Over the years, campaigning organisations have experimented with methods to make their campaign stand out from the others. For example, “Fathers 4 Justice” generated lots of publicity by climbing famous sites whilst dressed up as superheroes.
Here are a range of techniques that you could try using to make your campaign stand out from the rest.
Letter writing ^
You can write a letter as an individual, raising your concerns with decision-makers or developing contacts. This can often be an effective way of drawing attention to a certain situation.
Writing as an individual or group ^
At the beginning of your campaign, writing letters can be crucial in raising awareness of your issue. The first letter could be from the Campaign Leader. Try to make contact with those whom have influence, as well as other groups and individuals who may benefit from the campaign too.
Letter writing campaigns ^
A large number of letters can be a good way of demonstrating the extent of awareness and concern with the issue. The best type of model is where the basic facts are the same on each letter, but there is room for people to include a personal message. It is important that letters highlight individual concerns as the person receiving the letters will pay much less attention to them if they all look the same.
Pre-printed postcards can be another way of gathering support for your campaign. The postcards should carry the basic facts of the campaign. On the other side you can have anything from attention grabbing picture to a direct campaign message.
Postcards can be distributed in various methods, such as on campaign stalls, inserted in newsletters and posted in pigeonholes.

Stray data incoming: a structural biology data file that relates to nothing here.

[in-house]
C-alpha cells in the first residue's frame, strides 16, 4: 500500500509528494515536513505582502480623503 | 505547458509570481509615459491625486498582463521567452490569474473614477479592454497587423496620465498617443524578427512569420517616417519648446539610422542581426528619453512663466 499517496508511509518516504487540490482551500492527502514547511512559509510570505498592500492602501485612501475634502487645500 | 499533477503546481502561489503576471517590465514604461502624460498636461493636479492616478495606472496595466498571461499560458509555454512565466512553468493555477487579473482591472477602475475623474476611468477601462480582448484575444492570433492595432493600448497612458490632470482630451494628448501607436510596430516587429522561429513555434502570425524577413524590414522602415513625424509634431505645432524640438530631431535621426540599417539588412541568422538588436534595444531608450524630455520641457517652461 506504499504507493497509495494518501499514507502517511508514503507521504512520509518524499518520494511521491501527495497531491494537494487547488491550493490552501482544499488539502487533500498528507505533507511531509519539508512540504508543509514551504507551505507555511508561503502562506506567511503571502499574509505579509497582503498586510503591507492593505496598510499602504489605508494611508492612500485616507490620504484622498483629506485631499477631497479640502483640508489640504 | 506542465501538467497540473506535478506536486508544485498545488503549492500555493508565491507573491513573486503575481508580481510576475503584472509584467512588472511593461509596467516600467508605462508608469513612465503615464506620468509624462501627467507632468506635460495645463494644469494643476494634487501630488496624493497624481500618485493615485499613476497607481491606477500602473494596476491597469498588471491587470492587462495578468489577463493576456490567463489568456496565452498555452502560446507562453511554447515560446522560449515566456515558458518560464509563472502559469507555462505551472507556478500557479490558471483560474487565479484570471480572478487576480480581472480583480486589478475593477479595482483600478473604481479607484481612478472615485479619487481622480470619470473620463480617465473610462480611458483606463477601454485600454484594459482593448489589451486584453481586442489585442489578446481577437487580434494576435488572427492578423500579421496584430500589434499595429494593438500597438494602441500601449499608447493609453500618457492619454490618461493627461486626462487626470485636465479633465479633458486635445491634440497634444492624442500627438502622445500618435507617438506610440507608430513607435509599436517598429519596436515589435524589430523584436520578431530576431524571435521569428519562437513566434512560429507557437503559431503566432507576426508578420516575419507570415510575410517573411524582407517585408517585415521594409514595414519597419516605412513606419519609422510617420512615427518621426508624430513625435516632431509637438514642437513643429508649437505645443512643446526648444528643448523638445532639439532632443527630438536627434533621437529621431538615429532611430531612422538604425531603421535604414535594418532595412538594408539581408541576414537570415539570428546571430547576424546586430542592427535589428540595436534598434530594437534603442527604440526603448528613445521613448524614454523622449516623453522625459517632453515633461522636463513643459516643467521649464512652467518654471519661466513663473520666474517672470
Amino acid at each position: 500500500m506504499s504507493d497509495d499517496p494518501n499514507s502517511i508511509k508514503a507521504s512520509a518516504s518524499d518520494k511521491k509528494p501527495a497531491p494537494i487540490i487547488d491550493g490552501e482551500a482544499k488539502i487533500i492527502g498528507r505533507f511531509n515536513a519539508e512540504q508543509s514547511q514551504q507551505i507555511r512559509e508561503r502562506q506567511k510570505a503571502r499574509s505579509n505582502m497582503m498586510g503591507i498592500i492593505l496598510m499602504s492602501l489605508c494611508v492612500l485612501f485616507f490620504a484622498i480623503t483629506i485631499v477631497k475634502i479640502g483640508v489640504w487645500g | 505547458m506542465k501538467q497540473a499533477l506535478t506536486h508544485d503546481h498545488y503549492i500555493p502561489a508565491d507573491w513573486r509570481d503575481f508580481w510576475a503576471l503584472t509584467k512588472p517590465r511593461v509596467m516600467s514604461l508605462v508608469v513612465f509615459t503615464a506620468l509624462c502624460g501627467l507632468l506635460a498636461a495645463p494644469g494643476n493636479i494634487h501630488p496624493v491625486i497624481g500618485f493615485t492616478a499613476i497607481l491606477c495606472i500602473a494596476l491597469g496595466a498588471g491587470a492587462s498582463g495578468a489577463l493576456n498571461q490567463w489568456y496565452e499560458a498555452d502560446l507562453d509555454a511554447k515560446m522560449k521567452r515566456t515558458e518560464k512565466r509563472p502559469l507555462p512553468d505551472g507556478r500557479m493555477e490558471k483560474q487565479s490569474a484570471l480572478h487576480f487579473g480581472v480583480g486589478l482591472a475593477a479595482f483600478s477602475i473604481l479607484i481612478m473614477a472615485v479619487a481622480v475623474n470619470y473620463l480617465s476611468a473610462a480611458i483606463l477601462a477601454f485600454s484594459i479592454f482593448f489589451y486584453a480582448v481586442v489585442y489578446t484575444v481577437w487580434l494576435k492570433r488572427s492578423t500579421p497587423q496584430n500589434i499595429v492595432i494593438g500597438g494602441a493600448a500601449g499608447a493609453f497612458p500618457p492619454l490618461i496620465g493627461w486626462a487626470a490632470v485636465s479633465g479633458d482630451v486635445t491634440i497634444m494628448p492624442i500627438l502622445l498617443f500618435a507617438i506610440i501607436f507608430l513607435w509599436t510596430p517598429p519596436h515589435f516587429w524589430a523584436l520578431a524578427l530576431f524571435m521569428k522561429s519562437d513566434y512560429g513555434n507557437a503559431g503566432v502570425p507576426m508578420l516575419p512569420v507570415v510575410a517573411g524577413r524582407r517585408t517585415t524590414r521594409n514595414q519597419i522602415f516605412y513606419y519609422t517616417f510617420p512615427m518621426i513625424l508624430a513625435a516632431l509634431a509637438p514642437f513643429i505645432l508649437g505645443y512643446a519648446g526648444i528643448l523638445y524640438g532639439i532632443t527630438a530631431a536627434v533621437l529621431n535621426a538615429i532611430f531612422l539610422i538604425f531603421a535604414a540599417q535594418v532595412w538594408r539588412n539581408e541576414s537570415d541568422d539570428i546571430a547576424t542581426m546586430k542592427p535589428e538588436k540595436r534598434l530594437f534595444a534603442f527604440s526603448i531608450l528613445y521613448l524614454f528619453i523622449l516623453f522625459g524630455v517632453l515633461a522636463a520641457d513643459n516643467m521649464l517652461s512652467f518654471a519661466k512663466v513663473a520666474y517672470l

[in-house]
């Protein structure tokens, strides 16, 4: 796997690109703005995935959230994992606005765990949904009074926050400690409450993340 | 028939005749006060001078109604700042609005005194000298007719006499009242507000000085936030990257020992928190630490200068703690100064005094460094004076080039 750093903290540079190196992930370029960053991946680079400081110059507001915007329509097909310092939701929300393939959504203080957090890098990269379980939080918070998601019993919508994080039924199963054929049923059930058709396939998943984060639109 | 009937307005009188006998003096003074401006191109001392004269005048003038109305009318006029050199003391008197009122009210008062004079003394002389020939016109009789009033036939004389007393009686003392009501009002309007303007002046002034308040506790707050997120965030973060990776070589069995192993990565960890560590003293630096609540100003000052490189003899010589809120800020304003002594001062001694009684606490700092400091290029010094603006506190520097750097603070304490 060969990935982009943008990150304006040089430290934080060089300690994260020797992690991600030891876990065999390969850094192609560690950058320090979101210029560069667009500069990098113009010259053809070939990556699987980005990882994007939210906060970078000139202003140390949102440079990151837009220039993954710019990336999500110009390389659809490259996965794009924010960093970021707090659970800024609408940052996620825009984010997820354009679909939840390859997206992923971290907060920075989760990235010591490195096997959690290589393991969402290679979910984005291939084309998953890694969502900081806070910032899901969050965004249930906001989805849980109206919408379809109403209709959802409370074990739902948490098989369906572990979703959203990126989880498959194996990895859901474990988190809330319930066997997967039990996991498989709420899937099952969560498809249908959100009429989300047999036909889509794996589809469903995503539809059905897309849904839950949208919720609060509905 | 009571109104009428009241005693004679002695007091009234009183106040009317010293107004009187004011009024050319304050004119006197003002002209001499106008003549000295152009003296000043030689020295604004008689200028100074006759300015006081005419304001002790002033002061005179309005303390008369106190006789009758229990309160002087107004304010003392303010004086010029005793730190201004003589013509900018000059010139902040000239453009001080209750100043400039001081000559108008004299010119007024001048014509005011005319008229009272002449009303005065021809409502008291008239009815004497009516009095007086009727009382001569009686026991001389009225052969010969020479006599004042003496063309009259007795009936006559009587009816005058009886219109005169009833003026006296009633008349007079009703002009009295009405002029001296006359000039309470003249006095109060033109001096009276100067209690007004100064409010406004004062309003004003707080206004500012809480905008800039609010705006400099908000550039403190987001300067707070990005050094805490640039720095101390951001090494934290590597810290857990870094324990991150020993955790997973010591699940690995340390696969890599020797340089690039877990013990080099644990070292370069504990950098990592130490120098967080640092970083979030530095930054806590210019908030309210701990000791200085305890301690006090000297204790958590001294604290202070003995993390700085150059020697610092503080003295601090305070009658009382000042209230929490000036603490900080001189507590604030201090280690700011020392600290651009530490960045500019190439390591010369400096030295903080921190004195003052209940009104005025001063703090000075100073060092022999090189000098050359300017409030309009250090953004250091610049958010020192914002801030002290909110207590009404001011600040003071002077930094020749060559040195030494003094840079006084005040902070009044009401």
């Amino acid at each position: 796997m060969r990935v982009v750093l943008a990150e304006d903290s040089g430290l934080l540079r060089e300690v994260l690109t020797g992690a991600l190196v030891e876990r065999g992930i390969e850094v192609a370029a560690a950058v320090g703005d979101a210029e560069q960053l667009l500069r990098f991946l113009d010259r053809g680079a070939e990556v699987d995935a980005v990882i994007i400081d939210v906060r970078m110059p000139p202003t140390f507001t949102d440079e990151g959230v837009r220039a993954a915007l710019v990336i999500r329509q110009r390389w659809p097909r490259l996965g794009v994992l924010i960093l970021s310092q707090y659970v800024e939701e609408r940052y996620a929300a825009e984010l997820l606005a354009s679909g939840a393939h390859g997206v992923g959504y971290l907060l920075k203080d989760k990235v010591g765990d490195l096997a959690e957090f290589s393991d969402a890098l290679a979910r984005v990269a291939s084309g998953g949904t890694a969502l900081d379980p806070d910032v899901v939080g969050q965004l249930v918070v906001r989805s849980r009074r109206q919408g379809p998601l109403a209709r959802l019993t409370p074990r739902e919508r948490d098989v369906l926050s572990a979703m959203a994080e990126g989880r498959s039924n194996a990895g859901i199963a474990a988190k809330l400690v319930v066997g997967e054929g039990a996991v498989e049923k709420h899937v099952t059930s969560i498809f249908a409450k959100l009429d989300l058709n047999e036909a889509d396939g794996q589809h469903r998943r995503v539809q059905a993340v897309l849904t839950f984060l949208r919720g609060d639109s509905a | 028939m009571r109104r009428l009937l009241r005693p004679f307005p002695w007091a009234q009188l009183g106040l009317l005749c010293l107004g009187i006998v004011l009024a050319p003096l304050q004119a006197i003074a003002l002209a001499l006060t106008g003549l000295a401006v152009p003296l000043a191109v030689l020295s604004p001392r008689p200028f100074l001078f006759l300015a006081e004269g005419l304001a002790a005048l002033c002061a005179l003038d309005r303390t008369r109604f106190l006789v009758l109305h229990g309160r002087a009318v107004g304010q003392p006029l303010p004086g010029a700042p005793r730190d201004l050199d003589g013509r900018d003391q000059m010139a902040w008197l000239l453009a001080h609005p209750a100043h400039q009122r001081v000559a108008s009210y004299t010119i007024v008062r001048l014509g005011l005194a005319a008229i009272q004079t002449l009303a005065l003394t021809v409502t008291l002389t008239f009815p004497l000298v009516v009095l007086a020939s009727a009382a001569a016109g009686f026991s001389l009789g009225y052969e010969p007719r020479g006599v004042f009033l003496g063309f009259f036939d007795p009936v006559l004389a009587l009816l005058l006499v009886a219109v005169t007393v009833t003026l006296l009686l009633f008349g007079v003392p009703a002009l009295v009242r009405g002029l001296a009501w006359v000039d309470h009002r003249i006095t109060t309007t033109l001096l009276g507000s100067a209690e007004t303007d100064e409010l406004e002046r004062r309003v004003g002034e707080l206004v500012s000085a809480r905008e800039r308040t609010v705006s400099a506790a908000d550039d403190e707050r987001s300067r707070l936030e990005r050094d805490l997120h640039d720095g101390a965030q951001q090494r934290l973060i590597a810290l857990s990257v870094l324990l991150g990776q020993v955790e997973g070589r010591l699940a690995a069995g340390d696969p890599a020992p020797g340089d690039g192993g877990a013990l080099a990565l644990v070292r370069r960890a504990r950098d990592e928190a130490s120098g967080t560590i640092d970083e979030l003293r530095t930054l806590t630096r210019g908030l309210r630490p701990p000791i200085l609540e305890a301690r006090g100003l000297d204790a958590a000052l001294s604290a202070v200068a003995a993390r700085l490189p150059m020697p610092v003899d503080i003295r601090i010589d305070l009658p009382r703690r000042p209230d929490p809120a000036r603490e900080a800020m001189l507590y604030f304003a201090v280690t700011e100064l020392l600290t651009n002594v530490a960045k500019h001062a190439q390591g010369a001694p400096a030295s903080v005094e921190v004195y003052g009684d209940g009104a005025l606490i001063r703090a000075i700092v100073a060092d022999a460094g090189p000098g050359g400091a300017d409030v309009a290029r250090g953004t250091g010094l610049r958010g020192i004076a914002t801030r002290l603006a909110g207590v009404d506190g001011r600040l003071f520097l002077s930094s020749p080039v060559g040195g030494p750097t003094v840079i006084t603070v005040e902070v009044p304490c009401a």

Alumni/Celebrity support ^
Getting well-known alumni and celebrities to support your campaign can help influence opinions of others on issues. Identified “role models” can increase awareness and support for your campaign.
Writing to the press ^
Letters sent to student press editors can be very effective in raising the profile of a campaign. Student press is not only read by students, but also other audiences, such as UCL staff, local residents, and alumni. It is crucial to remember that when you do write a letter to student press that you are sure of any facts or figures you may have included in your letter.
Petitions can be an effective and cheap way of rallying support for your campaign. They can also be a very useful method for showing how large your support is, especially if you get as many people as possible to sign.
When designing your petition, make the statement clear so people can understand the issue.
Leafleting can be an effective way to raise the profile of your issue. You can present information about your campaign in a simple and accessible way. Leaflets might be useful if you plan to have a stand on campus, particularly if you are trying to get people to sign a petition.
- Try to limit the information to three key points.
- Put details on any meetings, events etc clearly on the leaflet.
- Always include the contact details of your organisation, charity number etc.
Panel Debate/Guest Speaker ^
Make sure you are clear about the purpose of the event you want to hold and what you want to achieve with it. Speakers could involve anyone, however well-known speakers who have an interest in your campaign will draw more attention and press coverage of the event.